N.C. Baptists leaders ask messengers if they’re ‘All In’
    December 6 2011 by Dianna Cagle, BR Assistant Managing Editor

    North Carolina Baptists are not alone in losing sight of their primary objective.
     
    Just like the people in Ephesus, Greg Mathis says Paul’s words are relevant to N.C. Baptists. He was calling the people back to their primary objective: spreading the gospel.
     
    “They had forgotten that God loved everyone,” said Mathis, pastor of Mud Creek Baptist Church in Hendersonville. “When it comes to the Great Commission of Jesus Christ it is unfortunate that we even have to ask,” he said, referring to the “All In” theme of the Baptist State Convention of North Carolina’s (BSC) annual meeting Nov. 7-8. The two–day meeting brought together messengers from across the state to make decisions about BSC business and to discuss the “All In” theme, which centered around 1 Timothy 2:3-6.
     
    “Sadly some Christians choose the sin of silence,” Mathis said. He said messengers are living in a “society that believes all religions lead to the same God.” A clear message rings out through scripture for believers to not let other religions be more aggressive.
     
    Jesus’ life and death became a conduit for God’s forgiveness for sinners.
     
    “Shouldn’t we be ‘All In’ to get the message out,” Mathis emphasized.
     
    At each session there was a speaker and someone who led messengers in prayer focused around the theme.
     
    Mathis spoke during the first session Nov. 7. Bartley Wooten, pastor of Beulaville Baptist Church, led the prayer time. Wooten called messengers to pray:
     
    • For harvest for those who do not know Christ.
    • For workers.
    • That God will give us a heart of compassion.
     
    Wooten had messengers pair off for prayer and asked God to “break our hearts for the lost. “Lord please use this great convention to bring glory and honor to your name.”
     
    12-06-11allin.jpg
    Clinton Pressley, senior pastor of Hickory Grove Baptist Church in Charlotte, led off the first session Nov. 8 addressing how God reveals Himself in scripture beyond general revelation to specific revelation.
     
    “[Jesus] rose again to convince them to be ‘All In’,” Pressley said.
     
    “Christ is the avenue that God speaks. He didn’t just forgive our sins. He purified us. He’s not only taken our sin away, He’s taken the stain away.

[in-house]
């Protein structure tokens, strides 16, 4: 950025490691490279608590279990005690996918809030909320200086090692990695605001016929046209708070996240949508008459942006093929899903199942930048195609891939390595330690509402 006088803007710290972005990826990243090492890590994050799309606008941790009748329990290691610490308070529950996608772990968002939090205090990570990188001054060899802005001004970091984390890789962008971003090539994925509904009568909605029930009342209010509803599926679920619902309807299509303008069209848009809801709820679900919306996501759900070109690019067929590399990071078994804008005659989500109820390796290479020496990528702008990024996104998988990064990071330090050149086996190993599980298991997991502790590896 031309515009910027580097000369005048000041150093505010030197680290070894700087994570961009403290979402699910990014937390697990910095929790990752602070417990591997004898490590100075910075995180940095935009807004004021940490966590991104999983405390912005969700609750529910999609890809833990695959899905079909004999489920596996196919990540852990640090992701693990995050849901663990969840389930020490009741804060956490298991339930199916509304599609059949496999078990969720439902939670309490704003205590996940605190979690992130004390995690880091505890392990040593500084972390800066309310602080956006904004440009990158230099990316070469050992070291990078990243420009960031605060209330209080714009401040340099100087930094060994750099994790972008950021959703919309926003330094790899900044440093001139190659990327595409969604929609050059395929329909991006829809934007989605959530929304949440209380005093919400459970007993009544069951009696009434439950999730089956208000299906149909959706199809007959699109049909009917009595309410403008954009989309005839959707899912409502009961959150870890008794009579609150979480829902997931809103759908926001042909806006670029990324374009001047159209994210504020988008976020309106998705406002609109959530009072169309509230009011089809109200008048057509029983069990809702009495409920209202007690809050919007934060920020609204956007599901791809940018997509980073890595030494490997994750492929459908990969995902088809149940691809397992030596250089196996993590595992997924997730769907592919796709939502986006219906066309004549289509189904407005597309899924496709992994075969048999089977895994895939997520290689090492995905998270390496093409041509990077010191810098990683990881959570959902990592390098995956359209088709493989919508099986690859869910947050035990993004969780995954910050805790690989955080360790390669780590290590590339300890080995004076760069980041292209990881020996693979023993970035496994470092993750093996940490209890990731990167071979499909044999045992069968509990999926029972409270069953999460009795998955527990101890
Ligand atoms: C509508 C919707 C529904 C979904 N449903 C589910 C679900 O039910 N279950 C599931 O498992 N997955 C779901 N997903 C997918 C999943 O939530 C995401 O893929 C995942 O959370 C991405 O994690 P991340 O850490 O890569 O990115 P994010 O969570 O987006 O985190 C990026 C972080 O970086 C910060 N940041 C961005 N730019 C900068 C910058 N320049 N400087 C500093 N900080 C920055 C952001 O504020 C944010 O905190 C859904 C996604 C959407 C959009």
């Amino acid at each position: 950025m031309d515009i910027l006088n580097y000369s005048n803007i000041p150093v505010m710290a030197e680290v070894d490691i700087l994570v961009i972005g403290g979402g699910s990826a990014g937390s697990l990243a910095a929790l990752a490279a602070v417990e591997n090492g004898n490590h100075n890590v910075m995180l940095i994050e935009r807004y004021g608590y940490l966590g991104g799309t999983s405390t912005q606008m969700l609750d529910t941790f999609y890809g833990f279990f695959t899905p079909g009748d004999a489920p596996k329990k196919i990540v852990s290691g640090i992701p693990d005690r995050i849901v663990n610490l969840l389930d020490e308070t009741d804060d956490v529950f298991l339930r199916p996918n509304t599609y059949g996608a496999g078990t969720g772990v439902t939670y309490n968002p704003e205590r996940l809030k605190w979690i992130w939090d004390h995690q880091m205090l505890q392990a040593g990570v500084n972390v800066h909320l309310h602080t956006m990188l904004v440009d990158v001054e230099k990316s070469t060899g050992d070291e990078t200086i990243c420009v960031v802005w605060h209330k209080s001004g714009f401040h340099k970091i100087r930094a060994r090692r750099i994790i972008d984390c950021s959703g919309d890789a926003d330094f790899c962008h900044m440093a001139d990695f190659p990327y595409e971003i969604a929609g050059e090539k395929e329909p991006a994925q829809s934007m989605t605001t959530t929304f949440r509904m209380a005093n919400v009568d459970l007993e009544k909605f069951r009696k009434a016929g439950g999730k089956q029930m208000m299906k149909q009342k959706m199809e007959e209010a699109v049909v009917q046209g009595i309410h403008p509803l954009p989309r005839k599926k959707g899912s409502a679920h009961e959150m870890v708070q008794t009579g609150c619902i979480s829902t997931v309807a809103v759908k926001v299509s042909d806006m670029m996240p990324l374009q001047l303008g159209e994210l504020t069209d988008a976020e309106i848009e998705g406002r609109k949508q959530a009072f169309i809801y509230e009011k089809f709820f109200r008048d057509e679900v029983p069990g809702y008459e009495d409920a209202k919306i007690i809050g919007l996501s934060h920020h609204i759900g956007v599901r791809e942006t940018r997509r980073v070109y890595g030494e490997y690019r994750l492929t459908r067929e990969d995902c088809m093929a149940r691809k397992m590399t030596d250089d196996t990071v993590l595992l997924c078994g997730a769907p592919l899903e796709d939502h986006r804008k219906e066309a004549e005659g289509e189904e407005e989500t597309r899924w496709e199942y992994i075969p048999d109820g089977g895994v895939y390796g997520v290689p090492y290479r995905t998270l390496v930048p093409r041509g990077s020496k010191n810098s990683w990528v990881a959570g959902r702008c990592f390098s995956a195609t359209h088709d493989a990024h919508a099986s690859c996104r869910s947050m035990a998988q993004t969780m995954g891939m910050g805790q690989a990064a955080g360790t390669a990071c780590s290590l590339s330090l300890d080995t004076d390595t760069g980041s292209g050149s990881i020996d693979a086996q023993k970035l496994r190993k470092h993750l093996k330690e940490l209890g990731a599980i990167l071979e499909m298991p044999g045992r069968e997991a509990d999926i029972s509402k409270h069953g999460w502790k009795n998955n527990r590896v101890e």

“Because He is ‘All In,’ I am ‘All In.’”
     
    Pam Blume, who works with BSC’s Embrace Women’s ministry and is the wife of Biblical Recorder Editor K. Allan Blume, led messengers in prayer through Psalm 67:1-3, emphasizing four separate elements:
     
    • Praise Him for His graciousness
    • Thank Him for the blessings we have already received
    • Ask that He may look on us with favor
    • Commit ourselves to see His salvation among all the nations beginning here in North Carolina.
     
    “It is our Father’s desire that all will come to know Him,” Blume said.
     
    Merrie Johnson, who works in student evangelism at the convention, brought sand from Fort Caswell, North Carolina’s Baptist Assembly on Oak Island.
     
    She leads the youth weeks each summer at Caswell, which this year focused on identity.
     
    “As I walk that beach every summer I love to look back to see my footprints,” Johnson said, sharing that everyone likes to leave “an impression that lasts.”
     
    Johnson, who is celebrating her 10th anniversary at the Convention, said around 74,000 students have been to Caswell during her tenure.
     
    Of those, over 7,500 are now Christians and 45,000 recommitments have been made. More than 2,000 have expressed some sort of call to ministry.
     
    “It’s not about me,” she said. “It’s about God working in and through me.”
     
    Johnson led youth to focus on packaging food for Haiti.
     
    The goal was to raise $40,000 and have youth pack 160,000 meals.
     
    Instead, the youth raised $60,000 and packed 220,225 meals.
     
    “That’s a go-God thing,” Johnson said.
     
    Next year, the goal is 300,000 meals.
     
    “What kind of impression do you leave?” Johnson queried.
     
    “All together, all of us in, we can do amazing things. It’s about God working in and through us.”
     
    Jairo Contreras, pastor of Iglesia Bautista Cristo Vive and New Hope Baptist Church, said his members like to pray.
     
    “We should be praying with a clean heart and a pure mind,” said Contreras.
     
    “If God receives us He will receive our prayers.”
     
    Al James, professor of missions at Southeastern Baptist Theological Seminary and pastor of Carey Baptist Church in Henderson, urged messengers to cry out for the nations. James said being “All In” was not a joking matter, “or are we playing spiritual cards while people are doing without the gospel and going to hell?”
     
    Referring to Romans 9:1-3, James said, “If Paul was willing to give up his salvation, there was nothing he was not willing to sacrifice.”
     
    Closing out the final theme highlight with prayer, Brad Lynch, pastor of North Albemarle Baptist Church, focused on John 17:20-26.
     
    He asked messengers to focus on unity.
     
    “Is there anyone that you are not one with,” Lynch asked.
     
    “I pray for a holy, spiritually infused oneness.”
    12/6/2011 2:38:24 PM by Dianna Cagle, BR Assistant Managing Editor | with 0 comments
    Filed under: All in, annual meeting, Baptist State Convention of North Carolina, Greg Mathis




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